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Endelig norsk. Igjen. Alltid - TAC 2013

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338 messages over 43 pages: << Previous 1 2 3 4 5 6 7 ... 25 ... 42 43 Next >>
Expugnator
Hexaglot
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Brazil
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 Message 193 of 338
08 February 2013 at 3:41pm | IP Logged 
They are not at the same level. I usually overlook the first lessons (I read them quick actually)and from then on each course follows a path. For example, I no longer read grammar notes that look familiar at Colloquial Norwegian, I just browse through the dialogues. Then the old TY are basically grammar references with translation exercises, so that's killing two birds with one stone. They tend to be more consistent than Assimil's second wave, because they are graded, you get to do enough sentences for getting used to a grammar aspect and for seeing the same word more than just once.


As for Linguaphone, it consists mostly of monolingual texts with a glossary, which I plan to consult less and less often, to see if I'm ready for trying truly monolingual resources. Besides, it goes much further than the previous resources I've tried.
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Expugnator
Hexaglot
Senior Member
Brazil
Joined 5034 days ago

3335 posts - 4349 votes 
Speaks: Portuguese*, Norwegian, French, English, Italian, Papiamento
Studies: Mandarin, Georgian, Russian

 
 Message 194 of 338
08 February 2013 at 7:04pm | IP Logged 
Today I read lesson 4 of COlloquial Norwegian. It has already got a little more difficult! I forgot to bring the CDs and I don't have them digitally. Will make sure to bring them on thursday. (Btw, Carnival starts and I may not study before thursday, when I'm back to work).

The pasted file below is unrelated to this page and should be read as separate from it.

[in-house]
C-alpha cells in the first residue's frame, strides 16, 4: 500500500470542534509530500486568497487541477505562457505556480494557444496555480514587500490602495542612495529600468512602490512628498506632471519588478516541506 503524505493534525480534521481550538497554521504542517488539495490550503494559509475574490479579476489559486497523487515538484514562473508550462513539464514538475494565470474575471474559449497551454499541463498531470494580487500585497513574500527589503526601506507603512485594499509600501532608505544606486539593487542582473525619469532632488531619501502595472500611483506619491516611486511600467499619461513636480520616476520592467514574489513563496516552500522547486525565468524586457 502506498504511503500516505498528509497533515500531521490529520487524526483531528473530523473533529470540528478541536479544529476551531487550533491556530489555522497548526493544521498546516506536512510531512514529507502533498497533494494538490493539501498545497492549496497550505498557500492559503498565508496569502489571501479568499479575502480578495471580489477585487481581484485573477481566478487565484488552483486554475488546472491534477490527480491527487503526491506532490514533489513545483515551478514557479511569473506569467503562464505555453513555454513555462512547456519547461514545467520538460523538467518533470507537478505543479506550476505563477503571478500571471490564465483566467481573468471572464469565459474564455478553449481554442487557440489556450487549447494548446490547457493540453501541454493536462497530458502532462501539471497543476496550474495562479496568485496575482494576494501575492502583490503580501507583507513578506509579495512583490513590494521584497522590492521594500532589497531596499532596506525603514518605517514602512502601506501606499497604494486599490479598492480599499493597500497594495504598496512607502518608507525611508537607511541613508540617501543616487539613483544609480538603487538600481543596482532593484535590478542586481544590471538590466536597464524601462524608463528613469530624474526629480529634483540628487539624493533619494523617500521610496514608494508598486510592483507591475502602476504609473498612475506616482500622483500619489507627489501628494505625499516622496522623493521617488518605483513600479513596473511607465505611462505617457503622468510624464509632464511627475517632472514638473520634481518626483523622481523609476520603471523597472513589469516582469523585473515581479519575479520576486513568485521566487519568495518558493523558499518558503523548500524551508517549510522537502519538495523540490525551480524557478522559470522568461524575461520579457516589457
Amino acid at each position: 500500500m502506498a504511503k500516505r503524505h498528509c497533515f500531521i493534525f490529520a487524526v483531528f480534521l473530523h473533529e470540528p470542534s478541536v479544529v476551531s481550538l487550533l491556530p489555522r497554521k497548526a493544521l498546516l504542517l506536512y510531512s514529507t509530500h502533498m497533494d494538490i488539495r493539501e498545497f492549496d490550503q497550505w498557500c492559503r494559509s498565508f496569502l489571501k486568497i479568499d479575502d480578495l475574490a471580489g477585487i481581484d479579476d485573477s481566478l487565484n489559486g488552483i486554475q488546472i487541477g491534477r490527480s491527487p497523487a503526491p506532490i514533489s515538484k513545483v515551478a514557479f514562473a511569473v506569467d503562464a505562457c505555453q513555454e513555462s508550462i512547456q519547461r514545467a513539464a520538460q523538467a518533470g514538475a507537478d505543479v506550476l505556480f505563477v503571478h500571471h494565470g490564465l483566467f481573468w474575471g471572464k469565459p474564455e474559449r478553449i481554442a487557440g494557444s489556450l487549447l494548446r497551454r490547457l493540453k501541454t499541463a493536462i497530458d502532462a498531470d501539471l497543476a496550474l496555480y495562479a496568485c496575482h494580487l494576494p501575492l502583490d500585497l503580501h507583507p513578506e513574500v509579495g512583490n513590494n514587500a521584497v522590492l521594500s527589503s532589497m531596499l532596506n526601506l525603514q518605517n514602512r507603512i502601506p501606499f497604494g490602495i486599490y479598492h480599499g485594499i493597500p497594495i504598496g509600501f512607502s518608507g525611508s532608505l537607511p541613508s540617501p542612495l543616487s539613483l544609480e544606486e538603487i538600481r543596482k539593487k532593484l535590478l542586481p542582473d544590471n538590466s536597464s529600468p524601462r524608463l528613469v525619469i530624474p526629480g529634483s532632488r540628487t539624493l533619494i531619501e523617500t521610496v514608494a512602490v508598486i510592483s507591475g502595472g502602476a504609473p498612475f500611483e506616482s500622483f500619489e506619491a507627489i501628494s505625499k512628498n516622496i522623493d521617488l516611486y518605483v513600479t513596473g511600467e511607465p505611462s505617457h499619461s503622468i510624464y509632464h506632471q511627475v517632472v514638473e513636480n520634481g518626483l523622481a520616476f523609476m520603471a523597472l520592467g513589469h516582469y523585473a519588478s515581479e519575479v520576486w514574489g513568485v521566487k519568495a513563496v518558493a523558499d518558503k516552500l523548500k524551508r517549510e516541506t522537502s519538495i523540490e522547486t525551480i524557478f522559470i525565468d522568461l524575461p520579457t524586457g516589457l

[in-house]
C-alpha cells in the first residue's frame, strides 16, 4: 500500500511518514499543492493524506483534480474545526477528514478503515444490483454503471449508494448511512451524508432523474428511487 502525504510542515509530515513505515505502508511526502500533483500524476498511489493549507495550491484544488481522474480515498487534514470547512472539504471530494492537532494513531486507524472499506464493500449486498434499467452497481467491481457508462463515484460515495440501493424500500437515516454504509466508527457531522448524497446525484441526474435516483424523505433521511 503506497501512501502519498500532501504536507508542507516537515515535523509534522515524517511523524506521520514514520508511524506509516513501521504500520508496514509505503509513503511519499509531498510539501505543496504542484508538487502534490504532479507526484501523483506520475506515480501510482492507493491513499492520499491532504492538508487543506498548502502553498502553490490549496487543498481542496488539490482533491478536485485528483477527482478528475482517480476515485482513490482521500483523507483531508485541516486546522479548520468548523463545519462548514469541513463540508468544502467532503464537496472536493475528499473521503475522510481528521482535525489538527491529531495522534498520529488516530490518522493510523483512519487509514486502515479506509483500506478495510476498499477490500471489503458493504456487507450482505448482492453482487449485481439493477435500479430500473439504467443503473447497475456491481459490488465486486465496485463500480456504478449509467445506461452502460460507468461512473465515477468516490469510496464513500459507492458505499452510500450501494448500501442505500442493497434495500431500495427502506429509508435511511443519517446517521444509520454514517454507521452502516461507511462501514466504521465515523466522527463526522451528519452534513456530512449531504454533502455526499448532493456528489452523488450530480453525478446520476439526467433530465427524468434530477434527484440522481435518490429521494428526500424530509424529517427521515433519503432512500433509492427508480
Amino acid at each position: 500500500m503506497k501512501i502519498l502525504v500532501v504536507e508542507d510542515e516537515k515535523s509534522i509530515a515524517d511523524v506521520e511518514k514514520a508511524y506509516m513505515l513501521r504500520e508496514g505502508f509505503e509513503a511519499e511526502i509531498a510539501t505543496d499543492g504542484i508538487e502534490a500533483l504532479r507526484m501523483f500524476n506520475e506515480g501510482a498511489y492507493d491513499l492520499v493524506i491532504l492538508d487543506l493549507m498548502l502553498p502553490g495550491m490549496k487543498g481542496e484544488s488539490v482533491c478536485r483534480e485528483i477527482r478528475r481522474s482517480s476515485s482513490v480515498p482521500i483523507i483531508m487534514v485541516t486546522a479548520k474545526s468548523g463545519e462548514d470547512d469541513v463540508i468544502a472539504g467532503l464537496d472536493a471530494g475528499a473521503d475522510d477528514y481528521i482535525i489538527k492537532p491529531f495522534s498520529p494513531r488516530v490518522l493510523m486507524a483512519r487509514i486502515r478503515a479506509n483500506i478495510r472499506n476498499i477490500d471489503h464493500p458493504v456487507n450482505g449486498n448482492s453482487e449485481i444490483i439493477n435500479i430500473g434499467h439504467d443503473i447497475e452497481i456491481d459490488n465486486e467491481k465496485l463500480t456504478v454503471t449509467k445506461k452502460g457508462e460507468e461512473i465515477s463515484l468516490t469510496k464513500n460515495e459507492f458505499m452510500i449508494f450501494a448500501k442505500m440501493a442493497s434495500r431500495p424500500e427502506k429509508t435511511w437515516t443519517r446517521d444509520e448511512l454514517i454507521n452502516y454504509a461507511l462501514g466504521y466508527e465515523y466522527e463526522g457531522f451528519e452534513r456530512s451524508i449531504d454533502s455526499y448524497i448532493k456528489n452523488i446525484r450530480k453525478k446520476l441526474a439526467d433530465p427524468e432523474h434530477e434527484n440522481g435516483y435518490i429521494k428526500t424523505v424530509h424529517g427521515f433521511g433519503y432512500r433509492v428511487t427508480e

Btw, how is the usage of the expression "Blås i det" nowaday? Is it formal, outdated? Would it be used nowadays by people in their late 20's/early 30's?

I still haven't forgotten about the challenges, I just need to leave some room for Anki and for French.
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stifa
Triglot
Senior Member
Norway
lang-8.com/448715
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 Message 195 of 338
08 February 2013 at 7:12pm | IP Logged 
It's more like "Just don't give a **** about it."
I don't find it that formal, but it's not that vulgar either. It is a good idea to
understand it at least.

It might be common in other areas, but I more often hear "gi faen" instead, but that
might be because I (normally) live in the rural parts of Trøndelag.

The best way to familiarise yourself with more colloquial expressions in about any
language is to read in and listen to it.

The reason for asking if the textbooks are all in the same level was because I kind of
wondered if going through them would mean a lot of wasted time. Luckily, there haven't
been too many (written) language reforms after the 40's.

Some info about spelling reforms:
http://no.wikipedia.org/wiki/Norske_rettskrivninger#Endringe r_i_bokm.C3.A5l

Edited by stifa on 08 February 2013 at 7:14pm

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Solfrid Cristin
Heptaglot
Winner TAC 2011 & 2012
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Norway
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 Message 196 of 338
08 February 2013 at 8:11pm | IP Logged 
"Blås i det" is quite common in all age groups, and you can also occasionally hear "Gi faen i det", but you
should know that the latter is very rude, and doubly rude coming out of the mouth of a foreigner. You need